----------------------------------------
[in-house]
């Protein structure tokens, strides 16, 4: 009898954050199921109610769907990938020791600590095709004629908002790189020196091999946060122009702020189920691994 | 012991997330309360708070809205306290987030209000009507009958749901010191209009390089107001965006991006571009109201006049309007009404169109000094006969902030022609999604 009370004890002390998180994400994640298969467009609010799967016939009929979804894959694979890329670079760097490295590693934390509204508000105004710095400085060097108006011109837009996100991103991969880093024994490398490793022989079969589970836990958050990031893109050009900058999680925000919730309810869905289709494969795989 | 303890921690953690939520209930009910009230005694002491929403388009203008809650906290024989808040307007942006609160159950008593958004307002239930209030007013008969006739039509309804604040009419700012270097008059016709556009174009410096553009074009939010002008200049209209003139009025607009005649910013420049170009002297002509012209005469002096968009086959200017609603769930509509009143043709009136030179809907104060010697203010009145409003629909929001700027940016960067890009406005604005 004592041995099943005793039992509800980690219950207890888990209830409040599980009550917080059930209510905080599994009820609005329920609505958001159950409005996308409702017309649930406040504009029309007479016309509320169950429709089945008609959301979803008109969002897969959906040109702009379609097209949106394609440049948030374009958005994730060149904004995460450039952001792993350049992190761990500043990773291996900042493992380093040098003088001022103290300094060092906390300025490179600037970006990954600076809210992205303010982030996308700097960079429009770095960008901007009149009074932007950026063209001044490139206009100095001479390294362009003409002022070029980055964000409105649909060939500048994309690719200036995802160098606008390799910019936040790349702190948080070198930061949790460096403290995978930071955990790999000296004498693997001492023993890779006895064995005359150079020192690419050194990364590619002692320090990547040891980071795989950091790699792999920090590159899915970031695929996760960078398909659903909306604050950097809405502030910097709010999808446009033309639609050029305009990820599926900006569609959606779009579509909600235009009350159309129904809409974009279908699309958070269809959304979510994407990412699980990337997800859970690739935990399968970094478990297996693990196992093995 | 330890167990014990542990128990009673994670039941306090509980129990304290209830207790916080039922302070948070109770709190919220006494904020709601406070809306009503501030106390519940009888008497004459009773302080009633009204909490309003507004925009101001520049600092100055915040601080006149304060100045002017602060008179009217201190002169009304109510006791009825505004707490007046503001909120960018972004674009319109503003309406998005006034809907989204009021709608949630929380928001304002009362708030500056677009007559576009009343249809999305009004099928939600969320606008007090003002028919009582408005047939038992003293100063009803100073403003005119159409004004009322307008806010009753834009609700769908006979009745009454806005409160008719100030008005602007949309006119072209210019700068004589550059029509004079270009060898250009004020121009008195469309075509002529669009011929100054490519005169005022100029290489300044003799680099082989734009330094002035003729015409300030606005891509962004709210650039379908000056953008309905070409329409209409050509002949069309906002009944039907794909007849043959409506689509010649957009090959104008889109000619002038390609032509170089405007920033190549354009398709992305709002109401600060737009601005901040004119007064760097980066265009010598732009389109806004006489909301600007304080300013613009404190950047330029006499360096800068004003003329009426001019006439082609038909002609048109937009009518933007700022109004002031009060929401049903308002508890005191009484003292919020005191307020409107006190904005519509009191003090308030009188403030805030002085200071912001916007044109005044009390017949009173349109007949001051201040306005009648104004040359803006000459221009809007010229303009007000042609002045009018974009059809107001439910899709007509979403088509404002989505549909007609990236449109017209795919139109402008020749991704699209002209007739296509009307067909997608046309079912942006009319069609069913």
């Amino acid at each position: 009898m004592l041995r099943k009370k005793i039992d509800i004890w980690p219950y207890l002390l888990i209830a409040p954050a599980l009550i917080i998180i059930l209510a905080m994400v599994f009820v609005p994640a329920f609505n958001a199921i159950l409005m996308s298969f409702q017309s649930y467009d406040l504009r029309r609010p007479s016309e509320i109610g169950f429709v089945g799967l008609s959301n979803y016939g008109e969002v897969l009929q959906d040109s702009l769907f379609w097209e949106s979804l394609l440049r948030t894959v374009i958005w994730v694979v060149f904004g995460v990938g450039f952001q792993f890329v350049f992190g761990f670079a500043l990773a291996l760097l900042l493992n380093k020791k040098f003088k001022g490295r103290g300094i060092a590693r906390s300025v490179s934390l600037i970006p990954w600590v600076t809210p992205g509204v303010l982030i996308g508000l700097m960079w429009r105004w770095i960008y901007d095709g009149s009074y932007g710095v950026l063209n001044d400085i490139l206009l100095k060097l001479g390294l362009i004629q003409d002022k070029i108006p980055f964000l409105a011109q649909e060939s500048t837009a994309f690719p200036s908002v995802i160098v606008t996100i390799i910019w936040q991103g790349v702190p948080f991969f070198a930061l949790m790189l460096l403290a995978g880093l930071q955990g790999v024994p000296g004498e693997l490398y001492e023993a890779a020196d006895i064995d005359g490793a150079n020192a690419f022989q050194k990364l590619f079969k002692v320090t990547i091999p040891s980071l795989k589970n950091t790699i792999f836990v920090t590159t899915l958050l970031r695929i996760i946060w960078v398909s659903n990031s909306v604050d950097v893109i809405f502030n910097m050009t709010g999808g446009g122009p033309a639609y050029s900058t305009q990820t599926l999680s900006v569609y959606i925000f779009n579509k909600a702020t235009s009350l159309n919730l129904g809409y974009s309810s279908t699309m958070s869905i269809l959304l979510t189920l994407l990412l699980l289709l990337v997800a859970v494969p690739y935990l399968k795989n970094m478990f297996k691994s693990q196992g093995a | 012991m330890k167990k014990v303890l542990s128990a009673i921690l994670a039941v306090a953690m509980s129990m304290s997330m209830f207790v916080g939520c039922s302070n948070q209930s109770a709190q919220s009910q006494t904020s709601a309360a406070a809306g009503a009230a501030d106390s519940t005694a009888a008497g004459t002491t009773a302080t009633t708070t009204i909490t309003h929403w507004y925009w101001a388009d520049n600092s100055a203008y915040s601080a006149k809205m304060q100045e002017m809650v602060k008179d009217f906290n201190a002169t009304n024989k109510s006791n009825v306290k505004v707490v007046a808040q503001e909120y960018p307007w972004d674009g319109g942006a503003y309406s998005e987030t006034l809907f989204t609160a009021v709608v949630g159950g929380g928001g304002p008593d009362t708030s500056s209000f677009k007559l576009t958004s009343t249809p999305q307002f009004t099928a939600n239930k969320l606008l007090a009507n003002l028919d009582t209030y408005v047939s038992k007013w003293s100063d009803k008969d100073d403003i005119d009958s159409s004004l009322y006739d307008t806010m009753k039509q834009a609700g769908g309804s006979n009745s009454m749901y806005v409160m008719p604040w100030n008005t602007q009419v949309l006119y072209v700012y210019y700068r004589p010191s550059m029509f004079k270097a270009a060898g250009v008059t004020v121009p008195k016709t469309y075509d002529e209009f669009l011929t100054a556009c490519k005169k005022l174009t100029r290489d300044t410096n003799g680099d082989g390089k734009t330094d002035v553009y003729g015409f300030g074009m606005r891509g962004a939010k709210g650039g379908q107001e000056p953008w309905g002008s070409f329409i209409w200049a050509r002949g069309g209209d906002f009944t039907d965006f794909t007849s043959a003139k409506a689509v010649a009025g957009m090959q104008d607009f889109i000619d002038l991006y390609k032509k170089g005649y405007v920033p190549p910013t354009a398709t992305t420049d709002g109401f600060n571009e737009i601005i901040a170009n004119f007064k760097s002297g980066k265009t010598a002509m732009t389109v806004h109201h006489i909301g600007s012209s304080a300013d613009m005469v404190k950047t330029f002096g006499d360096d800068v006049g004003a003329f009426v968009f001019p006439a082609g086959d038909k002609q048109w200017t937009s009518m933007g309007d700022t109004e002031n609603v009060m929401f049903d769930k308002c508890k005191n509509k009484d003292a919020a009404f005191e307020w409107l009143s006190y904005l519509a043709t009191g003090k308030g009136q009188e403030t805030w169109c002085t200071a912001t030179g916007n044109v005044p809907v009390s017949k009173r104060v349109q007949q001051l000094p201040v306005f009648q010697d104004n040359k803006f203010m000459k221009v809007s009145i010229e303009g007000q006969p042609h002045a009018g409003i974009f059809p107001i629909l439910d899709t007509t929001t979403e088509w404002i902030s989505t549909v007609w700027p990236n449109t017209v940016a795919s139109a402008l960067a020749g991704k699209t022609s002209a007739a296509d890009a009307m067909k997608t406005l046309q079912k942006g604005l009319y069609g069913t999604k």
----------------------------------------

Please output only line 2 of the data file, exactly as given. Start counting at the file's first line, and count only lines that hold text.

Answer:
């Protein structure tokens, strides 16, 4: 009898954050199921109610769907990938020791600590095709004629908002790189020196091999946060122009702020189920691994 | 012991997330309360708070809205306290987030209000009507009958749901010191209009390089107001965006991006571009109201006049309007009404169109000094006969902030022609999604 009370004890002390998180994400994640298969467009609010799967016939009929979804894959694979890329670079760097490295590693934390509204508000105004710095400085060097108006011109837009996100991103991969880093024994490398490793022989079969589970836990958050990031893109050009900058999680925000919730309810869905289709494969795989 | 303890921690953690939520209930009910009230005694002491929403388009203008809650906290024989808040307007942006609160159950008593958004307002239930209030007013008969006739039509309804604040009419700012270097008059016709556009174009410096553009074009939010002008200049209209003139009025607009005649910013420049170009002297002509012209005469002096968009086959200017609603769930509509009143043709009136030179809907104060010697203010009145409003629909929001700027940016960067890009406005604005 004592041995099943005793039992509800980690219950207890888990209830409040599980009550917080059930209510905080599994009820609005329920609505958001159950409005996308409702017309649930406040504009029309007479016309509320169950429709089945008609959301979803008109969002897969959906040109702009379609097209949106394609440049948030374009958005994730060149904004995460450039952001792993350049992190761990500043990773291996900042493992380093040098003088001022103290300094060092906390300025490179600037970006990954600076809210992205303010982030996308700097960079429009770095960008901007009149009074932007950026063209001044490139206009100095001479390294362009003409002022070029980055964000409105649909060939500048994309690719200036995802160098606008390799910019936040790349702190948080070198930061949790460096403290995978930071955990790999000296004498693997001492023993890779006895064995005359150079020192690419050194990364590619002692320090990547040891980071795989950091790699792999920090590159899915970031695929996760960078398909659903909306604050950097809405502030910097709010999808446009033309639609050029305009990820599926900006569609959606779009579509909600235009009350159309129904809409974009279908699309958070269809959304979510994407990412699980990337997800859970690739935990399968970094478990297996693990196992093995 | 330890167990014990542990128990009673994670039941306090509980129990304290209830207790916080039922302070948070109770709190919220006494904020709601406070809306009503501030106390519940009888008497004459009773302080009633009204909490309003507004925009101001520049600092100055915040601080006149304060100045002017602060008179009217201190002169009304109510006791009825505004707490007046503001909120960018972004674009319109503003309406998005006034809907989204009021709608949630929380928001304002009362708030500056677009007559576009009343249809999305009004099928939600969320606008007090003002028919009582408005047939038992003293100063009803100073403003005119159409004004009322307008806010009753834009609700769908006979009745009454806005409160008719100030008005602007949309006119072209210019700068004589550059029509004079270009060898250009004020121009008195469309075509002529669009011929100054490519005169005022100029290489300044003799680099082989734009330094002035003729015409300030606005891509962004709210650039379908000056953008309905070409329409209409050509002949069309906002009944039907794909007849043959409506689509010649957009090959104008889109000619002038390609032509170089405007920033190549354009398709992305709002109401600060737009601005901040004119007064760097980066265009010598732009389109806004006489909301600007304080300013613009404190950047330029006499360096800068004003003329009426001019006439082609038909002609048109937009009518933007700022109004002031009060929401049903308002508890005191009484003292919020005191307020409107006190904005519509009191003090308030009188403030805030002085200071912001916007044109005044009390017949009173349109007949001051201040306005009648104004040359803006000459221009809007010229303009007000042609002045009018974009059809107001439910899709007509979403088509404002989505549909007609990236449109017209795919139109402008020749991704699209002209007739296509009307067909997608046309079912942006009319069609069913």